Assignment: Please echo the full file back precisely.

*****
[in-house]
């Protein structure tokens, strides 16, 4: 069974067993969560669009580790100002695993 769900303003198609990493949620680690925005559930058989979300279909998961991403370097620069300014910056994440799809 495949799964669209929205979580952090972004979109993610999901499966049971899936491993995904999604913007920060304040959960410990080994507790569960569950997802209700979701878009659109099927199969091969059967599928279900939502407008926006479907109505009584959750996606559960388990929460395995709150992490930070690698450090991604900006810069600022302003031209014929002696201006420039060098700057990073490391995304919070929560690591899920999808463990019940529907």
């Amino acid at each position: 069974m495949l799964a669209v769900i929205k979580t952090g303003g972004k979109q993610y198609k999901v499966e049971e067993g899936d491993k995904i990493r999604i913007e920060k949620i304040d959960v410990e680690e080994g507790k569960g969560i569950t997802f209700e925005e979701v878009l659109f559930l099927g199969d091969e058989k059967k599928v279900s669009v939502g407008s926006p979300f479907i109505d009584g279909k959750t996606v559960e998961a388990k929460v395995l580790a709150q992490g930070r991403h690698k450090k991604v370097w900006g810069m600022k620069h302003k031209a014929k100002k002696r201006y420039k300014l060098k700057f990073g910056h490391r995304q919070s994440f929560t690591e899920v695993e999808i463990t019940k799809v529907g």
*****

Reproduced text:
[in-house]
């Protein structure tokens, strides 16, 4: 069974067993969560669009580790100002695993 769900303003198609990493949620680690925005559930058989979300279909998961991403370097620069300014910056994440799809 495949799964669209929205979580952090972004979109993610999901499966049971899936491993995904999604913007920060304040959960410990080994507790569960569950997802209700979701878009659109099927199969091969059967599928279900939502407008926006479907109505009584959750996606559960388990929460395995709150992490930070690698450090991604900006810069600022302003031209014929002696201006420039060098700057990073490391995304919070929560690591899920999808463990019940529907």
């Amino acid at each position: 069974m495949l799964a669209v769900i929205k979580t952090g303003g972004k979109q993610y198609k999901v499966e049971e067993g899936d491993k995904i990493r999604i913007e920060k949620i304040d959960v410990e680690e080994g507790k569960g969560i569950t997802f209700e925005e979701v878009l659109f559930l099927g199969d091969e058989k059967k599928v279900s669009v939502g407008s926006p979300f479907i109505d009584g279909k959750t996606v559960e998961a388990k929460v395995l580790a709150q992490g930070r991403h690698k450090k991604v370097w900006g810069m600022k620069h302003k031209a014929k100002k002696r201006y420039k300014l060098k700057f990073g910056h490391r995304q919070s994440f929560t690591e899920v695993e999808i463990t019940k799809v529907g």